In CRIC, says Dr. Parsa, we found that, indeed, the gene variants account for a very significant portion of the faster progression in blacks versus whites. If a person had two copies of the APOL1 risk variant, their kidney disease worsened faster and their chance of developing end-stage kidney disease nearly doubled. The researchers also found that APOL1 variants equally affected progression rates in patients with diabetes, a finding that had not been fully realized in previous studies. These results suggest that APOL1 gene variants affect the progression of established renal disease, regardless of the primary cause, adds Dr. Parsa.
Beyond that, however, the analysis showed that black patients without the APOL1 high-risk variants still had a slightly increased chance for end-stage renal disease. For this reason, the researchers conclude there may be some remaining unaccounted factors contributing to increased progression of kidney disease in blacks.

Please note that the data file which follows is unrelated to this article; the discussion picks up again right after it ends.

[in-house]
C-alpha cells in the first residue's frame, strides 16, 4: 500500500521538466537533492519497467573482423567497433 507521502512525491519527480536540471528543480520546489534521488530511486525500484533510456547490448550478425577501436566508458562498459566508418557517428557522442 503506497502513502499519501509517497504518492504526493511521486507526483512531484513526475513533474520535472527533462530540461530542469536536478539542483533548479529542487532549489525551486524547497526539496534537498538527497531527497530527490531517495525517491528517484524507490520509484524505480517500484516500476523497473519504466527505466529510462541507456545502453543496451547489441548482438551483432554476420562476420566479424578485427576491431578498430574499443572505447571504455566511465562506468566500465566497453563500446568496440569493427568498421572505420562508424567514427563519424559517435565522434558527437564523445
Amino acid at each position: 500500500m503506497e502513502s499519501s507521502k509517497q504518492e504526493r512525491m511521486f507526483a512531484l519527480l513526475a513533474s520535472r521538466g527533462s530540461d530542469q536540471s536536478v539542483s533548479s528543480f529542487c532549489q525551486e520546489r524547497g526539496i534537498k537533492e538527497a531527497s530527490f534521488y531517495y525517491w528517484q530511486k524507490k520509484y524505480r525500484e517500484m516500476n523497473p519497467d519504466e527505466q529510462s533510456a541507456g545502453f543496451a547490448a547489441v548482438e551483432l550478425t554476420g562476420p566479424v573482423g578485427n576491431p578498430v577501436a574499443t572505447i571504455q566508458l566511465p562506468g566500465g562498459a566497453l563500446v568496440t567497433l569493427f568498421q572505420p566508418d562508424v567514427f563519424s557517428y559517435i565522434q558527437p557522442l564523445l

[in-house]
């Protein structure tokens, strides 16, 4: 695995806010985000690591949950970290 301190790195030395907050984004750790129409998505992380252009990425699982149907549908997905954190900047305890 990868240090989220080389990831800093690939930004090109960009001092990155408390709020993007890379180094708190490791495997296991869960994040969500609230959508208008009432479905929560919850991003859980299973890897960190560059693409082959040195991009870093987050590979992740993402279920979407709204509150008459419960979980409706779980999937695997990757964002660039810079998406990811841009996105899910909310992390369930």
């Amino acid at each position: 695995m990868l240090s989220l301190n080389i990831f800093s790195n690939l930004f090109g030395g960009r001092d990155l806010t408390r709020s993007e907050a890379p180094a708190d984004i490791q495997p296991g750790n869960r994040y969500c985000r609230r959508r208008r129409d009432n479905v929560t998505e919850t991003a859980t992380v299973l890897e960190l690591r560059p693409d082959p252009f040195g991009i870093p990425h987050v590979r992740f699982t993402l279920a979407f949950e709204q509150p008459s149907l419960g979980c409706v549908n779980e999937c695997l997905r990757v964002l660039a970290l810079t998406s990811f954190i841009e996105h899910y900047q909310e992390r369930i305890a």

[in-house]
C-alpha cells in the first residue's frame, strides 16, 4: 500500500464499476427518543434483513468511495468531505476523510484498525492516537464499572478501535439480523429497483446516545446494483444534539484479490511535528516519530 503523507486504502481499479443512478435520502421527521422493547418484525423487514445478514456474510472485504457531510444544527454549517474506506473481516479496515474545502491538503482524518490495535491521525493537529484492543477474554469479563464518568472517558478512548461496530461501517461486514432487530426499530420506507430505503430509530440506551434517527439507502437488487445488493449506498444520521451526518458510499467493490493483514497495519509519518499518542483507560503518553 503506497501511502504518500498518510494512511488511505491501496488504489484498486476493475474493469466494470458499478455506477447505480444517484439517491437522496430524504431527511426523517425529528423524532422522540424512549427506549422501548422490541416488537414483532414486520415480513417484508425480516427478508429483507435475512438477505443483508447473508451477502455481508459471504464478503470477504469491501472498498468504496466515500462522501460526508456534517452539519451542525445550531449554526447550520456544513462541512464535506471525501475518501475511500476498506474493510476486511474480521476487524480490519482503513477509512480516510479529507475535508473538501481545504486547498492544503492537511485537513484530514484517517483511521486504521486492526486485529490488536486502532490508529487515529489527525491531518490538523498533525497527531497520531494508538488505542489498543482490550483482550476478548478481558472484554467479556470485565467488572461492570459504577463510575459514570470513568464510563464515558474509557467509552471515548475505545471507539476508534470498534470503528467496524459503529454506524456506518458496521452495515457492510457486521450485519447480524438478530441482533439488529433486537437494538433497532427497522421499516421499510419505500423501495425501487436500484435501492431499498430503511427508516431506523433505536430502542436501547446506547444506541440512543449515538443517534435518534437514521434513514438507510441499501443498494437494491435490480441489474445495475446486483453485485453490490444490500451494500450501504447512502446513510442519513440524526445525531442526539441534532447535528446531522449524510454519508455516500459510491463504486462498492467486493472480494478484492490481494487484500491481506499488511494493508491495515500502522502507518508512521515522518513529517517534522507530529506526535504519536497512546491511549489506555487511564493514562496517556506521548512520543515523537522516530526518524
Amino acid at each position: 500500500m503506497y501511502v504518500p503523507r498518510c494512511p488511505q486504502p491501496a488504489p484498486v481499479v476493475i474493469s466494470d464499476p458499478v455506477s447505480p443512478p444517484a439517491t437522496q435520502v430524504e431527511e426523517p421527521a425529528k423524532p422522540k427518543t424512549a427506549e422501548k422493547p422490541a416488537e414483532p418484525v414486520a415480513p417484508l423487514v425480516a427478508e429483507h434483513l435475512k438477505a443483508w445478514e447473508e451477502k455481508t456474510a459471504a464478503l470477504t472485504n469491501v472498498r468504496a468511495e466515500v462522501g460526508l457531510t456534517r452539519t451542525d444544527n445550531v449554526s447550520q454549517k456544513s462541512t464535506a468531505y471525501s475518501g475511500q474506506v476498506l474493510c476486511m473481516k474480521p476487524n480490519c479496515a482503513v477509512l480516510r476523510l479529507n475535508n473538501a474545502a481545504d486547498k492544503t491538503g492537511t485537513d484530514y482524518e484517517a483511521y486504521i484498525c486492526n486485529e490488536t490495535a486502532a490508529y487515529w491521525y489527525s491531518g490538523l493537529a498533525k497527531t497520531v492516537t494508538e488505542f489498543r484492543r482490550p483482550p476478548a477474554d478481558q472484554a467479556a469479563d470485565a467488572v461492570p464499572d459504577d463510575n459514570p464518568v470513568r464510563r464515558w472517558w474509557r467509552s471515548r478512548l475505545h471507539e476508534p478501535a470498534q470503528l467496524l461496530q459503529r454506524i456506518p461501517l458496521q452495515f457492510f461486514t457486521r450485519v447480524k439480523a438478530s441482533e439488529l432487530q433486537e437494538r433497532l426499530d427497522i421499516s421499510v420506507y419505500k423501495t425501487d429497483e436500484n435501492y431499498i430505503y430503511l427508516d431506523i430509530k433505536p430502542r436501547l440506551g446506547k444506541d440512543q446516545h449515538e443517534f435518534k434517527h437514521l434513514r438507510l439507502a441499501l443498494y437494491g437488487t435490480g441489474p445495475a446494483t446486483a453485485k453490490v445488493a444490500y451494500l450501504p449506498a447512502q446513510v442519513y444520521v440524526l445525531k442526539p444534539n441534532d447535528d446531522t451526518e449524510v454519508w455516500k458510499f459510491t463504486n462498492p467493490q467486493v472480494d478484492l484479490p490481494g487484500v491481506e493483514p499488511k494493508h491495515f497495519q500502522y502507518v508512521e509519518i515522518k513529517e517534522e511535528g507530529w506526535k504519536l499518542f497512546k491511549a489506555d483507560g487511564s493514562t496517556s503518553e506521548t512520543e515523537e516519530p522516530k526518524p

Further research will focus on the specific activity of the APOL1 variants. These gene variants can modify the genes function. However, we have not yet been able to delineate how they affect renal disease progression. Our next line of research is to find out what pathways are triggered by these gene variants and how they could cause worsening of renal disease, says Dr. Parsa.
This study underscores the importance of research examining genetic and racial disparities as part of the effort to improve outcomes by personalizing medicine, says E. Albert Reece, M.D., Ph.D., M.B.A., vice president for medical affairs at the University of Maryland and
|Contact: Bill Seiler|
University of Maryland Medical Center